Yellow Warblers: The Sunniest Spring Birds

Look and listen for vibrant migrating yellow warblers in springtime. Learn how to identify these adorable birds, what warblers eat and what their nests look like.

Bnbugc March21 TrishasniderCourtesy Trisha Snider
Male yellow warbler

What Do Yellow Warblers Look Like?

Warblers are small songbirds. Male yellow warblers are bright lemon yellow with chestnut/orange streaks. Females are less vibrant, a soft yellow color. Check out more spring warblers you should know.

What Do Yellow Warblers Eat?

Warblers feed mostly on insects, insects, such as caterpillars, beetles and leafhoppers, so they generally aren’t attracted to feeders. Instead, entice them to your garden by adding a water feature like a birdbath or, even better, a natural looking pond with flowing water. Learn how to identify palm warblers.

Yellow Warbler Song

Listen for the cheerful sweet, tweets of yellow warblers. The song sounds like sweet-sweet-sweet, I am so sweet! A yellow warbler may repeat its lovely song up to 10 times per minute.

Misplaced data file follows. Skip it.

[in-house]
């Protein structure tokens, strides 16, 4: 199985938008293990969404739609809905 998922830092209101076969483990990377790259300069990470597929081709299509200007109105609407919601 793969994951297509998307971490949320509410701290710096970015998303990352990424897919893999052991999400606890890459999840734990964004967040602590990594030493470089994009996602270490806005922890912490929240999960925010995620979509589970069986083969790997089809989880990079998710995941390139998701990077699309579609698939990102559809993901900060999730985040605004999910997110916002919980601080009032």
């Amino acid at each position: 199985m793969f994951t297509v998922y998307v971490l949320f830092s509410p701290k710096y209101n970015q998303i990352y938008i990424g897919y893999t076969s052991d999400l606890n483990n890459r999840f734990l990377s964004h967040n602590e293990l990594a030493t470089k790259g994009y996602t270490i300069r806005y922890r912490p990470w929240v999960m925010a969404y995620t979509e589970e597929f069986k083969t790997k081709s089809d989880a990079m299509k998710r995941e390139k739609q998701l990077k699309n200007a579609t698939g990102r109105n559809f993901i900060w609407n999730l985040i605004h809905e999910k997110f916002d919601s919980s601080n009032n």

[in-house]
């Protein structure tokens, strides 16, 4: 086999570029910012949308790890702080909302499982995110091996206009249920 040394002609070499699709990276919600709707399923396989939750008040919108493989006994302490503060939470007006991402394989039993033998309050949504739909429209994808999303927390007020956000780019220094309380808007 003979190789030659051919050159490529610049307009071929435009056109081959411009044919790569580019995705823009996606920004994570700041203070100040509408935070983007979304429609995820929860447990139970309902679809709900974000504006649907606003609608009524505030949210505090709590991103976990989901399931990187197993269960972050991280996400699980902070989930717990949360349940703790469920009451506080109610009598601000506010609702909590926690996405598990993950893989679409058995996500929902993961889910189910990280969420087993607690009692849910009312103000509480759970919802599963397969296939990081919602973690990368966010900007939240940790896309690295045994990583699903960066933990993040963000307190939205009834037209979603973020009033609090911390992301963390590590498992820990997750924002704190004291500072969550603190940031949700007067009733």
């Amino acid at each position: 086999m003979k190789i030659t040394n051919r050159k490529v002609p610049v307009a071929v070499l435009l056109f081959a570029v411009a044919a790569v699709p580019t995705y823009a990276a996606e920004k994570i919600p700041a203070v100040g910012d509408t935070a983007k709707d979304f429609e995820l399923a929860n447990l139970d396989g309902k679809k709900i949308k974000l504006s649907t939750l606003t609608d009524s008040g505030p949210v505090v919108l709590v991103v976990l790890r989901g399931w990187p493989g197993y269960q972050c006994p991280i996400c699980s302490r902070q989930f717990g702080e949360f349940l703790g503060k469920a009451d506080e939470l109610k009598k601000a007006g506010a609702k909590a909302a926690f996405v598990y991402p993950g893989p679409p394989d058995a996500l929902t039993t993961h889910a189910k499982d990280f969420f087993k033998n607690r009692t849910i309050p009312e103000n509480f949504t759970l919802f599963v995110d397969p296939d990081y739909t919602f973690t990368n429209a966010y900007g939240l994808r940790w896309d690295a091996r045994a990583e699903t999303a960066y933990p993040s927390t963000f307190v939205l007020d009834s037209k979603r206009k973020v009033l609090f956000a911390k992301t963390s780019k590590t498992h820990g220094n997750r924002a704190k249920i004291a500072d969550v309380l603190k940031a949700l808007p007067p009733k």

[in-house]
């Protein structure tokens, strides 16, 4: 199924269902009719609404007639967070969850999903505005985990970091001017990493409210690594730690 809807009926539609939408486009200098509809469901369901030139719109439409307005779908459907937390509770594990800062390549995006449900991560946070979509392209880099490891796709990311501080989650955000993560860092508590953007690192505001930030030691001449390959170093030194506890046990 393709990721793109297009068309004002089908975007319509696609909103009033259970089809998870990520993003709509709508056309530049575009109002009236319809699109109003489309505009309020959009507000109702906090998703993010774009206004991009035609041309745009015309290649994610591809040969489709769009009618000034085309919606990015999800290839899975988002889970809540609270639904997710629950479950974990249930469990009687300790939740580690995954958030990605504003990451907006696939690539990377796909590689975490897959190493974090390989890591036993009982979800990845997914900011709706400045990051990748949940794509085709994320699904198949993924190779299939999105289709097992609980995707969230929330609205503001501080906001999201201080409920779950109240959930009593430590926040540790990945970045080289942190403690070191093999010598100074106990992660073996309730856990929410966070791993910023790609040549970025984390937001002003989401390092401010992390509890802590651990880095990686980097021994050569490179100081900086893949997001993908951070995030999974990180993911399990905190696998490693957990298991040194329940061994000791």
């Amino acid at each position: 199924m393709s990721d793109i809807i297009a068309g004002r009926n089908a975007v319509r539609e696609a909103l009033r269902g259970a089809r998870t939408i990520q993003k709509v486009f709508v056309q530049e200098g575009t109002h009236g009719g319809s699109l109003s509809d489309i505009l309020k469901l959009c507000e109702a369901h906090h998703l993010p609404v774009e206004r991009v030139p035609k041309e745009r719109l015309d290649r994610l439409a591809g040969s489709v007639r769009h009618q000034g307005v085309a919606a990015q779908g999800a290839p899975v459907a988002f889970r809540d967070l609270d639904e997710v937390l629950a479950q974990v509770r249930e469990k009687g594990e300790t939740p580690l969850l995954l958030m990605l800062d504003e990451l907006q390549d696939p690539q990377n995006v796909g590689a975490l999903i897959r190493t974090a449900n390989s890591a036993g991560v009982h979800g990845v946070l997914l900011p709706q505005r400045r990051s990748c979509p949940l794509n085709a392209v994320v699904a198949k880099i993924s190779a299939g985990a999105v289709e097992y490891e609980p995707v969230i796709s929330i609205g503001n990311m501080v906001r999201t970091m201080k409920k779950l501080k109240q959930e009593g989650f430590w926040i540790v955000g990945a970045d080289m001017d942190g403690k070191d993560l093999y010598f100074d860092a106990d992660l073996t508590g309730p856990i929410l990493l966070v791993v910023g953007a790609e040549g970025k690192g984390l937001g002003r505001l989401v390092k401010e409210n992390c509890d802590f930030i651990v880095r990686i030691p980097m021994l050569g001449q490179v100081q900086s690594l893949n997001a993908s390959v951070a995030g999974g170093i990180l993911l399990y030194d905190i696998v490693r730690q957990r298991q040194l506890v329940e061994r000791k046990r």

Bird songs are courtesy of the Cornell Lab of Ornithology.

Yellow Warbler Habitat

While many warblers spend their time at the tops of trees, yellow warblers prefer dense shrubs. Increase your chances of attracting a yellow warbler by providing backyard shelter, like small trees and bushes. These birds prefer open woods, streamsides, orchards and willow thickets. Learn how to create the ultimate backyard wildlife habitat.

yellow warbler nestCourtesy Joey Reichoff
A female yellow warbler feeds baby birds in the nest.

Yellow Warbler Nest

Yellow warblers tend to like willow trees. They often nest in them, too. These nests are cup-shaped and made of grasses, bark and plant matter. This female yellow warbler (above) carefully hid her nest where she could care for her young. Learn how to identify yellow warbler eggs.

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Lori Vanover
Lori Vanover is the senior digital editor for Birds & Blooms. She has a bachelor's degree in agricultural and environmental communications from the University of Illinois. Lori enjoys growing vegetables and flowers for pollinators in her backyard gardens. She also is an avid bird-watcher.